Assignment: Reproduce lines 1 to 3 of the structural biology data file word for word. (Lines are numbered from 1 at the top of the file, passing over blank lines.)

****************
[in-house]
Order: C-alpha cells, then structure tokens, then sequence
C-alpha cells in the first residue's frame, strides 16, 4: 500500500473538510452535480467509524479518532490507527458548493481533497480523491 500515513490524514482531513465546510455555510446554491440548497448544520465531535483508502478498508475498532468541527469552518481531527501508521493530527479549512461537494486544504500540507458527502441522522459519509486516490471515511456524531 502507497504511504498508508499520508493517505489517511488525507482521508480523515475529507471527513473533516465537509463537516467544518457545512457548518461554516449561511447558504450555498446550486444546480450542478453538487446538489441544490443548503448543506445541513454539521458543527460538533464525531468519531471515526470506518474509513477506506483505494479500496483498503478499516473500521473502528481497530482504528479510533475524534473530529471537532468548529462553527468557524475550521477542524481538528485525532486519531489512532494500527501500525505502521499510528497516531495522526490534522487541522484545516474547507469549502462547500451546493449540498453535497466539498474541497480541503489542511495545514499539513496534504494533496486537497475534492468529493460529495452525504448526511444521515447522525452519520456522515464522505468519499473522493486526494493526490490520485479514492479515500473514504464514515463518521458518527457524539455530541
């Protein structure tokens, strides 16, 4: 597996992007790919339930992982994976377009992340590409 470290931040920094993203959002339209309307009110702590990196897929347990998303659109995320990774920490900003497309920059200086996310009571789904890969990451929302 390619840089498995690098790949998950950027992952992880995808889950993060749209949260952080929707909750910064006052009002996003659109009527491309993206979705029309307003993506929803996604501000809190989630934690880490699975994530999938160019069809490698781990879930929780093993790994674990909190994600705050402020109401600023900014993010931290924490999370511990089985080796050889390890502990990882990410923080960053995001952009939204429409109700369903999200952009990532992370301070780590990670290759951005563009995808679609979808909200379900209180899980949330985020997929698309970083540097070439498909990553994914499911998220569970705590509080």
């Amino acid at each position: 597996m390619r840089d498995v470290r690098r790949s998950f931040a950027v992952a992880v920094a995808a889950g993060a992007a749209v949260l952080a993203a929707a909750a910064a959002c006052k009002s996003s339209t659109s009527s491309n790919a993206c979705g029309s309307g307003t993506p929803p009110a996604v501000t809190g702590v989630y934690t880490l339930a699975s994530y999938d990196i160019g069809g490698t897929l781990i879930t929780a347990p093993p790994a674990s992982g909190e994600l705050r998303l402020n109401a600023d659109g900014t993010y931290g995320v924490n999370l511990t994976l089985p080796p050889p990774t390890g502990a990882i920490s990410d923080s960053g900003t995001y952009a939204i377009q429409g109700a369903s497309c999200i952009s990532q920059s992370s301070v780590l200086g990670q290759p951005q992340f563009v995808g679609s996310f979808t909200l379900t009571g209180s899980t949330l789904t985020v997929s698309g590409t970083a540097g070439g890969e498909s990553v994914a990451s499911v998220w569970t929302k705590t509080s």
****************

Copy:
[in-house]
Order: C-alpha cells, then structure tokens, then sequence
C-alpha cells in the first residue's frame, strides 16, 4: 500500500473538510452535480467509524479518532490507527458548493481533497480523491 500515513490524514482531513465546510455555510446554491440548497448544520465531535483508502478498508475498532468541527469552518481531527501508521493530527479549512461537494486544504500540507458527502441522522459519509486516490471515511456524531 502507497504511504498508508499520508493517505489517511488525507482521508480523515475529507471527513473533516465537509463537516467544518457545512457548518461554516449561511447558504450555498446550486444546480450542478453538487446538489441544490443548503448543506445541513454539521458543527460538533464525531468519531471515526470506518474509513477506506483505494479500496483498503478499516473500521473502528481497530482504528479510533475524534473530529471537532468548529462553527468557524475550521477542524481538528485525532486519531489512532494500527501500525505502521499510528497516531495522526490534522487541522484545516474547507469549502462547500451546493449540498453535497466539498474541497480541503489542511495545514499539513496534504494533496486537497475534492468529493460529495452525504448526511444521515447522525452519520456522515464522505468519499473522493486526494493526490490520485479514492479515500473514504464514515463518521458518527457524539455530541